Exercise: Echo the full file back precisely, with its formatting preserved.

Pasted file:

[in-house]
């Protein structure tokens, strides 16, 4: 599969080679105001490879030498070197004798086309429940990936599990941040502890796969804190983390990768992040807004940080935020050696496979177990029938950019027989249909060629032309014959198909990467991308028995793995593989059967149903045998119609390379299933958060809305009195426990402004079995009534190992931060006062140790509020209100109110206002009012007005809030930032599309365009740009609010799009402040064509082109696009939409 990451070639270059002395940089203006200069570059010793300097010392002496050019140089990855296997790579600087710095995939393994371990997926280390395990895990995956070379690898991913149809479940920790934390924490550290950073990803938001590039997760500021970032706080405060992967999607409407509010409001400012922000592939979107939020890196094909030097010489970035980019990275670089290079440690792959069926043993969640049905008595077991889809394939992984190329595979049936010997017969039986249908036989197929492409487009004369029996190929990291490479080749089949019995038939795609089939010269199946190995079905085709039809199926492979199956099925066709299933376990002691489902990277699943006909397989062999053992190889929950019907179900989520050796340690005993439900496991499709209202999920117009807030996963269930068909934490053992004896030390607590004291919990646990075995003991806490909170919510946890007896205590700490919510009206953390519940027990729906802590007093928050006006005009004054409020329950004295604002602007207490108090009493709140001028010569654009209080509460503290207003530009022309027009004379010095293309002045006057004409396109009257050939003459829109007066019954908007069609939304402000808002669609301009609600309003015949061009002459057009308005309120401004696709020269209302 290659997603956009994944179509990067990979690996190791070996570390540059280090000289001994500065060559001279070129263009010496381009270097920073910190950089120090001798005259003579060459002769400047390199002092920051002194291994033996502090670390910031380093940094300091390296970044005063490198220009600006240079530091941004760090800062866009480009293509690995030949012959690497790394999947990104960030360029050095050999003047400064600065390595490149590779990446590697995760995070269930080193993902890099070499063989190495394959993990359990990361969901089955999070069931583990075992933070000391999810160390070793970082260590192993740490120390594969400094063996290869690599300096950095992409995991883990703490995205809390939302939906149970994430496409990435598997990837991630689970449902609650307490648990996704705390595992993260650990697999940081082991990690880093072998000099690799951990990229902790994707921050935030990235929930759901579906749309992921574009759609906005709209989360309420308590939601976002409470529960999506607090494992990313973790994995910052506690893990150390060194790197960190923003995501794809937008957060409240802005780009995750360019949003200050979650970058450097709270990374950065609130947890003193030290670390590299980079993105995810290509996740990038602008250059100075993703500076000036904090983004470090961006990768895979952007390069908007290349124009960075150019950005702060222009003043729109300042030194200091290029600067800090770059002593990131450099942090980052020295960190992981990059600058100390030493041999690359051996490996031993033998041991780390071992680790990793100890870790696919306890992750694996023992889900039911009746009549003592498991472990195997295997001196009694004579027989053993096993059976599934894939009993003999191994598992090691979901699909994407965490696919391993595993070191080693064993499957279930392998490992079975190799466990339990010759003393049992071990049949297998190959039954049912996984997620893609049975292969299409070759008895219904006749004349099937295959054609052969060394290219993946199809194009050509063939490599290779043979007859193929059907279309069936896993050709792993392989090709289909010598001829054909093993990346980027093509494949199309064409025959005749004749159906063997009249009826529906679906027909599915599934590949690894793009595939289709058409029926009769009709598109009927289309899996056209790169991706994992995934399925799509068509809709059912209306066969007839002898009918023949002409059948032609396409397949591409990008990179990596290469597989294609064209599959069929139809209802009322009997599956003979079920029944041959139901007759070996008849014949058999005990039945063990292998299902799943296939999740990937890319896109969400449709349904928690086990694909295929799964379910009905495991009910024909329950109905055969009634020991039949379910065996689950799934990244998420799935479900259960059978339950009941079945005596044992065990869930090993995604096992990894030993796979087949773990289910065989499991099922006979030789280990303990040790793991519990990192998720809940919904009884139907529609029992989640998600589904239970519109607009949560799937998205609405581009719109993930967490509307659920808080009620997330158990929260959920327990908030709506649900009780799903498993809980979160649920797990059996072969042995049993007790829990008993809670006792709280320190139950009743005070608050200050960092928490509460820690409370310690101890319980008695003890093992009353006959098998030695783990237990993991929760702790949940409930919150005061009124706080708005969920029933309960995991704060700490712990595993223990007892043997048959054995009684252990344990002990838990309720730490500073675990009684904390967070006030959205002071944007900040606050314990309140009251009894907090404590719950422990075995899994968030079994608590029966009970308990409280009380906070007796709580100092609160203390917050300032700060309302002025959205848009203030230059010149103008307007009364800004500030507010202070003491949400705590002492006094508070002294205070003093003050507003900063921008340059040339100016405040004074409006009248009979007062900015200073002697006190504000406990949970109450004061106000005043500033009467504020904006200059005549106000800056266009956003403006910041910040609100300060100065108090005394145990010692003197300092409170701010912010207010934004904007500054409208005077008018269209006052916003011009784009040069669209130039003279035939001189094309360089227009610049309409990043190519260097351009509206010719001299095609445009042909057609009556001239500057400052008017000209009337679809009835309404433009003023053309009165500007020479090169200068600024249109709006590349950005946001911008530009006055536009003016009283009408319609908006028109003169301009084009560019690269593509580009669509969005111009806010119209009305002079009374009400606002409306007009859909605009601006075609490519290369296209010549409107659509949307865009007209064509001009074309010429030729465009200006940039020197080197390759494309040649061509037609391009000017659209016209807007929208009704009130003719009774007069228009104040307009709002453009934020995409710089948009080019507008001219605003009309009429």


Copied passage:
[in-house]
């Protein structure tokens, strides 16, 4: 599969080679105001490879030498070197004798086309429940990936599990941040502890796969804190983390990768992040807004940080935020050696496979177990029938950019027989249909060629032309014959198909990467991308028995793995593989059967149903045998119609390379299933958060809305009195426990402004079995009534190992931060006062140790509020209100109110206002009012007005809030930032599309365009740009609010799009402040064509082109696009939409 990451070639270059002395940089203006200069570059010793300097010392002496050019140089990855296997790579600087710095995939393994371990997926280390395990895990995956070379690898991913149809479940920790934390924490550290950073990803938001590039997760500021970032706080405060992967999607409407509010409001400012922000592939979107939020890196094909030097010489970035980019990275670089290079440690792959069926043993969640049905008595077991889809394939992984190329595979049936010997017969039986249908036989197929492409487009004369029996190929990291490479080749089949019995038939795609089939010269199946190995079905085709039809199926492979199956099925066709299933376990002691489902990277699943006909397989062999053992190889929950019907179900989520050796340690005993439900496991499709209202999920117009807030996963269930068909934490053992004896030390607590004291919990646990075995003991806490909170919510946890007896205590700490919510009206953390519940027990729906802590007093928050006006005009004054409020329950004295604002602007207490108090009493709140001028010569654009209080509460503290207003530009022309027009004379010095293309002045006057004409396109009257050939003459829109007066019954908007069609939304402000808002669609301009609600309003015949061009002459057009308005309120401004696709020269209302 290659997603956009994944179509990067990979690996190791070996570390540059280090000289001994500065060559001279070129263009010496381009270097920073910190950089120090001798005259003579060459002769400047390199002092920051002194291994033996502090670390910031380093940094300091390296970044005063490198220009600006240079530091941004760090800062866009480009293509690995030949012959690497790394999947990104960030360029050095050999003047400064600065390595490149590779990446590697995760995070269930080193993902890099070499063989190495394959993990359990990361969901089955999070069931583990075992933070000391999810160390070793970082260590192993740490120390594969400094063996290869690599300096950095992409995991883990703490995205809390939302939906149970994430496409990435598997990837991630689970449902609650307490648990996704705390595992993260650990697999940081082991990690880093072998000099690799951990990229902790994707921050935030990235929930759901579906749309992921574009759609906005709209989360309420308590939601976002409470529960999506607090494992990313973790994995910052506690893990150390060194790197960190923003995501794809937008957060409240802005780009995750360019949003200050979650970058450097709270990374950065609130947890003193030290670390590299980079993105995810290509996740990038602008250059100075993703500076000036904090983004470090961006990768895979952007390069908007290349124009960075150019950005702060222009003043729109300042030194200091290029600067800090770059002593990131450099942090980052020295960190992981990059600058100390030493041999690359051996490996031993033998041991780390071992680790990793100890870790696919306890992750694996023992889900039911009746009549003592498991472990195997295997001196009694004579027989053993096993059976599934894939009993003999191994598992090691979901699909994407965490696919391993595993070191080693064993499957279930392998490992079975190799466990339990010759003393049992071990049949297998190959039954049912996984997620893609049975292969299409070759008895219904006749004349099937295959054609052969060394290219993946199809194009050509063939490599290779043979007859193929059907279309069936896993050709792993392989090709289909010598001829054909093993990346980027093509494949199309064409025959005749004749159906063997009249009826529906679906027909599915599934590949690894793009595939289709058409029926009769009709598109009927289309899996056209790169991706994992995934399925799509068509809709059912209306066969007839002898009918023949002409059948032609396409397949591409990008990179990596290469597989294609064209599959069929139809209802009322009997599956003979079920029944041959139901007759070996008849014949058999005990039945063990292998299902799943296939999740990937890319896109969400449709349904928690086990694909295929799964379910009905495991009910024909329950109905055969009634020991039949379910065996689950799934990244998420799935479900259960059978339950009941079945005596044992065990869930090993995604096992990894030993796979087949773990289910065989499991099922006979030789280990303990040790793991519990990192998720809940919904009884139907529609029992989640998600589904239970519109607009949560799937998205609405581009719109993930967490509307659920808080009620997330158990929260959920327990908030709506649900009780799903498993809980979160649920797990059996072969042995049993007790829990008993809670006792709280320190139950009743005070608050200050960092928490509460820690409370310690101890319980008695003890093992009353006959098998030695783990237990993991929760702790949940409930919150005061009124706080708005969920029933309960995991704060700490712990595993223990007892043997048959054995009684252990344990002990838990309720730490500073675990009684904390967070006030959205002071944007900040606050314990309140009251009894907090404590719950422990075995899994968030079994608590029966009970308990409280009380906070007796709580100092609160203390917050300032700060309302002025959205848009203030230059010149103008307007009364800004500030507010202070003491949400705590002492006094508070002294205070003093003050507003900063921008340059040339100016405040004074409006009248009979007062900015200073002697006190504000406990949970109450004061106000005043500033009467504020904006200059005549106000800056266009956003403006910041910040609100300060100065108090005394145990010692003197300092409170701010912010207010934004904007500054409208005077008018269209006052916003011009784009040069669209130039003279035939001189094309360089227009610049309409990043190519260097351009509206010719001299095609445009042909057609009556001239500057400052008017000209009337679809009835309404433009003023053309009165500007020479090169200068600024249109709006590349950005946001911008530009006055536009003016009283009408319609908006028109003169301009084009560019690269593509580009669509969005111009806010119209009305002079009374009400606002409306007009859909605009601006075609490519290369296209010549409107659509949307865009007209064509001009074309010429030729465009200006940039020197080197390759494309040649061509037609391009000017659209016209807007929208009704009130003719009774007069228009104040307009709002453009934020995409710089948009080019507008001219605003009309009429």